I cried. I know many people did, so I’m not ashamed to admit it at this point. I started out simply scared, clutching my phone with white knuckles as I frantically refreshed Fivethirtyeight.com. The predictions coming in were increasingly bad for us Democrats, and I started cursing out Nate Silver and lamenting each state that turned red. I thought this might happen — I’d feared that they had underestimated the white working class vote — but my suspicions were confirmed as that nightmarish red bled across the electoral map.
I still didn’t cry at that point. But then, I thought of Hillary Clinton. Hillary Clinton, a dedicated public servant who had sacrificed 30 years of her life for public service; Hillary Clinton, who was forced to sand off any offending quirks in her personality to appease the American voter — and then was told she was too “robotic”; Hillary Clinton, who had worked so hard for the United States and then had to sit there as she was told that America had preferred a virulently xenophobic tangerine moron to her. Then, I cried — out of anger, out of a profound sense of loss.
Except the truth is that most of that America did not prefer a screaming misogynist yam. Instead, the white working class in a few key swing states, after decades of shooting themselves in the foot by voting for the Republican Party, decided to do it one more time. Once everything is counted, Clinton is expected to win the popular vote by a sizeable margin — but thanks to the Electoral College, we end up with a silenced majority and a fascist Home Depot bucket sitting in the Oval Office.
To make a gross understatement, we lost. We don’t have a lot of options left to us: we have lost the House of Representatives, and we’re two or three seats away from Senate control. All that’s left now is the filibuster, which is not as comforting as it seems. And so, we find ourselves asking how we got here.
Think pieces will pick over the carcass of the campaign in the coming months, but they’re not entirely relevant now. We Democrats have some serious systemic issues that we have yet to resolve, and which would have continued regardless of a Hillary Clinton presidency. So here we are: ruled by quite possibly a madman, who pursues Vladimir Putin’s affection like a lovestruck schoolgirl, and a Congress that will blindly rubber-stamp his every notion. It is in a system like this that we will face our greatest challenge: we will have to learn to have backbone.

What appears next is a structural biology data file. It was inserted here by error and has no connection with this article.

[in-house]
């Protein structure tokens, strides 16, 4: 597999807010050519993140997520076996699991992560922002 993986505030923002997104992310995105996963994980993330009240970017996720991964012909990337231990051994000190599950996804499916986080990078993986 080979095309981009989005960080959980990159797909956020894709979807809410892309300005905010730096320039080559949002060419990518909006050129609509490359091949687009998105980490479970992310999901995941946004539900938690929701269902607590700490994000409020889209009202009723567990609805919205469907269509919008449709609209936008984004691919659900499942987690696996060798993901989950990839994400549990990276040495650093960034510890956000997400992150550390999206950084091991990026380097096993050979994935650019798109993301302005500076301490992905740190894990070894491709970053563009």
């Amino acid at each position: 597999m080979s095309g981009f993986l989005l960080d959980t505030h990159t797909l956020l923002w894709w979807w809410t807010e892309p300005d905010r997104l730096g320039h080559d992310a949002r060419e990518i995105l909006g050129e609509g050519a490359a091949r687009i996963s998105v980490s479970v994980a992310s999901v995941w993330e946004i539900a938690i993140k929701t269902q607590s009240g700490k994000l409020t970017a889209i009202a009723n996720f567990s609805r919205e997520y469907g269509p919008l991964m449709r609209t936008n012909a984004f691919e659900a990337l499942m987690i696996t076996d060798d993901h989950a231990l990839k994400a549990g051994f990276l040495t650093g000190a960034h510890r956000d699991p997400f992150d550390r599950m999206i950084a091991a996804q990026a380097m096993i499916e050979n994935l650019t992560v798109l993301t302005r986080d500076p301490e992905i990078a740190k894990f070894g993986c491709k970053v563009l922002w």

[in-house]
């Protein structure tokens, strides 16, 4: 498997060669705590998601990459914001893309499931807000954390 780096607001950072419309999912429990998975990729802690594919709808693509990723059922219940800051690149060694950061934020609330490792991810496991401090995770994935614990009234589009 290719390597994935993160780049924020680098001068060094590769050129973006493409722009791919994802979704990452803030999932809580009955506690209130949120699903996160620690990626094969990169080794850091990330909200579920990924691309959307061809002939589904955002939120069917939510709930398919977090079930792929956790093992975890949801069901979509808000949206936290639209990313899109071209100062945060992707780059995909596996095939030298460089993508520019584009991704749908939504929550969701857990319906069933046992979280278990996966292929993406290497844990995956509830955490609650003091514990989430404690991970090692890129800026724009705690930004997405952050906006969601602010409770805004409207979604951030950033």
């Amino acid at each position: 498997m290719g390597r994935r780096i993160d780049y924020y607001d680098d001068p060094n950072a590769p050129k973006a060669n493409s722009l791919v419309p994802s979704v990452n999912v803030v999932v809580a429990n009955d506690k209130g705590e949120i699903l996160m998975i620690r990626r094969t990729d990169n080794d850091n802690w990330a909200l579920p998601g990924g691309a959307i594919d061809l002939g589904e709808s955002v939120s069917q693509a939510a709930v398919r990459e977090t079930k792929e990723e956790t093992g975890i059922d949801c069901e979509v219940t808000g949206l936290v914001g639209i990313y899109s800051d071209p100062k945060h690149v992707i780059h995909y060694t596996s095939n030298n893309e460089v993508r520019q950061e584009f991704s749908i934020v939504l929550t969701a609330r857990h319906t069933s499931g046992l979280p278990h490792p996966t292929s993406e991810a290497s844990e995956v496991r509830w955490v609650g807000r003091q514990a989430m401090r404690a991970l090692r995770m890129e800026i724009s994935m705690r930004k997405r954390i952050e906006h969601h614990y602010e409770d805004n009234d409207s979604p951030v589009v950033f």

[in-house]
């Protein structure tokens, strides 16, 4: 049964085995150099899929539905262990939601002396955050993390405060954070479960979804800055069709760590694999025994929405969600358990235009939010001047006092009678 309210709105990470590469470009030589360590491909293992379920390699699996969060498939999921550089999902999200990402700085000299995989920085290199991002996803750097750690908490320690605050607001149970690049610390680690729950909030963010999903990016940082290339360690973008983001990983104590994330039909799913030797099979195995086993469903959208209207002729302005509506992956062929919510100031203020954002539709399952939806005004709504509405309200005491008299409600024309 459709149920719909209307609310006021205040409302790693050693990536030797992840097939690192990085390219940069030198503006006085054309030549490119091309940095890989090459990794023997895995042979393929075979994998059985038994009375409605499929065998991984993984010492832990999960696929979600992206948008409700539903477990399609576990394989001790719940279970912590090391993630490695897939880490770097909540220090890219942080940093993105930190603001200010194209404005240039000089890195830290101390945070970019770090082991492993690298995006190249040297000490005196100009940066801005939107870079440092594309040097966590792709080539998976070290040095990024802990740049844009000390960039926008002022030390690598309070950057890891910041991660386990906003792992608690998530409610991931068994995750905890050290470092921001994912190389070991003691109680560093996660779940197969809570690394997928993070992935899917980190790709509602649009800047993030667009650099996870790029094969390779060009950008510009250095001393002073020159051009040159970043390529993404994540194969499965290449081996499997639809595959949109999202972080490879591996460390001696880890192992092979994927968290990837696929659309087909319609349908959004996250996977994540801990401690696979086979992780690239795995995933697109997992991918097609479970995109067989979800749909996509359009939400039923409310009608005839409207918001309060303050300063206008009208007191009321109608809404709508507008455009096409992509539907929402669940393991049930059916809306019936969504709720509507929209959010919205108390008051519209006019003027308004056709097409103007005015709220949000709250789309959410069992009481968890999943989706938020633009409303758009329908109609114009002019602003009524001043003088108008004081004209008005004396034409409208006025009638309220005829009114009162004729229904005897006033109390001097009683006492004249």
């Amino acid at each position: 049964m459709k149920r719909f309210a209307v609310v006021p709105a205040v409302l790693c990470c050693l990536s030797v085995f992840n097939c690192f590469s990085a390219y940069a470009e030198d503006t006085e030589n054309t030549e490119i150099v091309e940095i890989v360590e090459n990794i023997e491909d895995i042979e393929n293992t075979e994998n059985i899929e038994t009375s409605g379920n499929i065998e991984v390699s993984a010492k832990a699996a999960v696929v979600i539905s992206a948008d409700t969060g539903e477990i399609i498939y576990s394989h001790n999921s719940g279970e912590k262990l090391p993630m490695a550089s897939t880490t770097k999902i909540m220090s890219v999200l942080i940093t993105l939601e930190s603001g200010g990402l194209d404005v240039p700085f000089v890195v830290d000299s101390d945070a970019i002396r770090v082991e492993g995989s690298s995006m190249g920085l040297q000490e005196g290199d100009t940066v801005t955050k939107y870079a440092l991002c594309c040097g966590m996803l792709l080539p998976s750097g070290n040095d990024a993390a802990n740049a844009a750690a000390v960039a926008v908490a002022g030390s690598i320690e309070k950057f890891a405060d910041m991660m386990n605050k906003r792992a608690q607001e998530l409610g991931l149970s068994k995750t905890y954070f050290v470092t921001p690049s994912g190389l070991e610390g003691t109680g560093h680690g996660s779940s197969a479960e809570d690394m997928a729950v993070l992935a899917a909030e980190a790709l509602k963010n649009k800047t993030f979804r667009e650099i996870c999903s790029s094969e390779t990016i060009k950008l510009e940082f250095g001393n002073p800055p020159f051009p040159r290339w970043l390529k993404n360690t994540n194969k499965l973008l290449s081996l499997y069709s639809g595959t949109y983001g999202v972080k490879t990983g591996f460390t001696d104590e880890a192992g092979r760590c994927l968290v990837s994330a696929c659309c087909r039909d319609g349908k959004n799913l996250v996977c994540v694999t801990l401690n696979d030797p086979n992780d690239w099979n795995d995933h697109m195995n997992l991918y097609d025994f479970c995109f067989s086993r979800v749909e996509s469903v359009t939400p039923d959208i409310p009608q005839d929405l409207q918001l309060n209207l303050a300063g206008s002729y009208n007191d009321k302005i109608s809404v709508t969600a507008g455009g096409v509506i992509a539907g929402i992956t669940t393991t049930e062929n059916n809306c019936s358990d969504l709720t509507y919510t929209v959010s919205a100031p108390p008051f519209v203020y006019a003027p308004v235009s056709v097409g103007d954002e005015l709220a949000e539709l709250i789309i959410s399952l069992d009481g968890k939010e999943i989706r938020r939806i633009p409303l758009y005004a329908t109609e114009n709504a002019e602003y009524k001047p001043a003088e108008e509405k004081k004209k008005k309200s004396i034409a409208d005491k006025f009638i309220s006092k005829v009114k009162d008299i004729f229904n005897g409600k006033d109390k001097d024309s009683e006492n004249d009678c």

Democrats have become a party of compromise, a party of bowing to Republican pressure. We’ve refused to stand our ground, gutting vital pieces of legislation such as the Affordable Care Act, and letting the Republican Party run roughshod over our government. We’ve allowed them to be obstructionist and demanding, and we’ve suffered. This defeat is a culmination of that: not pushing our social programs, not defending unions, ignoring immigration reform. All of these hurt us, and may continue to hurt us unless we show some integrity.
The stakes are much higher here: women, people of color, Muslims, immigrants, journalists even — all of these people stand to get crushed under Trump’s ill-fitting boot. We have to encourage our lawmakers to fight back and stand tall against Trump’s fascist disregard for our Constitution and our values. We have to hold the upcoming administration accountable, and we have to stop the media from normalizing this deplorable melted marshmallow.
Standing up for our ideals will be our survival tactic for the time being. We can’t afford to take a “wait and see” approach here, and we can’t afford an extended grieving period for our nation.
Don’t get sad. Get mad. And we’ll see what changes come in 2018.
B.A. History ’19